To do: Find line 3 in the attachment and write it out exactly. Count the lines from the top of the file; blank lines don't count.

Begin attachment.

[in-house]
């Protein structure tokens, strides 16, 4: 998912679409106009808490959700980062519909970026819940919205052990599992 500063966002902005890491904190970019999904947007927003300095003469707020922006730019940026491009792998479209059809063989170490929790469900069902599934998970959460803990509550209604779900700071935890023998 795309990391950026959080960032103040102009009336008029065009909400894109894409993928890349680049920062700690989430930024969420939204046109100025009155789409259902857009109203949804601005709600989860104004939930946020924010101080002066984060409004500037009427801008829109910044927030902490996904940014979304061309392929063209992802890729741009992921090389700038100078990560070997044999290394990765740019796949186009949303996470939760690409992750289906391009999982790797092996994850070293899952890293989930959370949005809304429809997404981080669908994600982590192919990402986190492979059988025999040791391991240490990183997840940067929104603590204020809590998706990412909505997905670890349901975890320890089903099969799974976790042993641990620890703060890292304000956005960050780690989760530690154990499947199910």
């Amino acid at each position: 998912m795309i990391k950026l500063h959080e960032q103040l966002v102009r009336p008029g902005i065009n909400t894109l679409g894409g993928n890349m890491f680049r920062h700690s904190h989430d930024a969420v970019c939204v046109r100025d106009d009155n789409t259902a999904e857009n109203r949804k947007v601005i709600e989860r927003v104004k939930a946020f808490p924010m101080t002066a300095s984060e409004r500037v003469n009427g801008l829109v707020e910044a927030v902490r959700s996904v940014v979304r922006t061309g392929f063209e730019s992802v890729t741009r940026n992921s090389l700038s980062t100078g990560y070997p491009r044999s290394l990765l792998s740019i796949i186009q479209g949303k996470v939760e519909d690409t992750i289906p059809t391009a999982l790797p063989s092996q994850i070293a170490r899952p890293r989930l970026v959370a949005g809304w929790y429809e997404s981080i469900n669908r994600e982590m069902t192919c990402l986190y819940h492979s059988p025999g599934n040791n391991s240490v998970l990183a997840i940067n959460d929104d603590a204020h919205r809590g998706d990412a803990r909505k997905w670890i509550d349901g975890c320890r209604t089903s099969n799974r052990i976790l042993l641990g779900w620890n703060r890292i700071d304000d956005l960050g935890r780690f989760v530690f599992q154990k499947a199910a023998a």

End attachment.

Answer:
């Amino acid at each position: 998912m795309i990391k950026l500063h959080e960032q103040l966002v102009r009336p008029g902005i065009n909400t894109l679409g894409g993928n890349m890491f680049r920062h700690s904190h989430d930024a969420v970019c939204v046109r100025d106009d009155n789409t259902a999904e857009n109203r949804k947007v601005i709600e989860r927003v104004k939930a946020f808490p924010m101080t002066a300095s984060e409004r500037v003469n009427g801008l829109v707020e910044a927030v902490r959700s996904v940014v979304r922006t061309g392929f063209e730019s992802v890729t741009r940026n992921s090389l700038s980062t100078g990560y070997p491009r044999s290394l990765l792998s740019i796949i186009q479209g949303k996470v939760e519909d690409t992750i289906p059809t391009a999982l790797p063989s092996q994850i070293a170490r899952p890293r989930l970026v959370a949005g809304w929790y429809e997404s981080i469900n669908r994600e982590m069902t192919c990402l986190y819940h492979s059988p025999g599934n040791n391991s240490v998970l990183a997840i940067n959460d929104d603590a204020h919205r809590g998706d990412a803990r909505k997905w670890i509550d349901g975890c320890r209604t089903s099969n799974r052990i976790l042993l641990g779900w620890n703060r890292i700071d304000d956005l960050g935890r780690f989760v530690f599992q154990k499947a199910a023998a």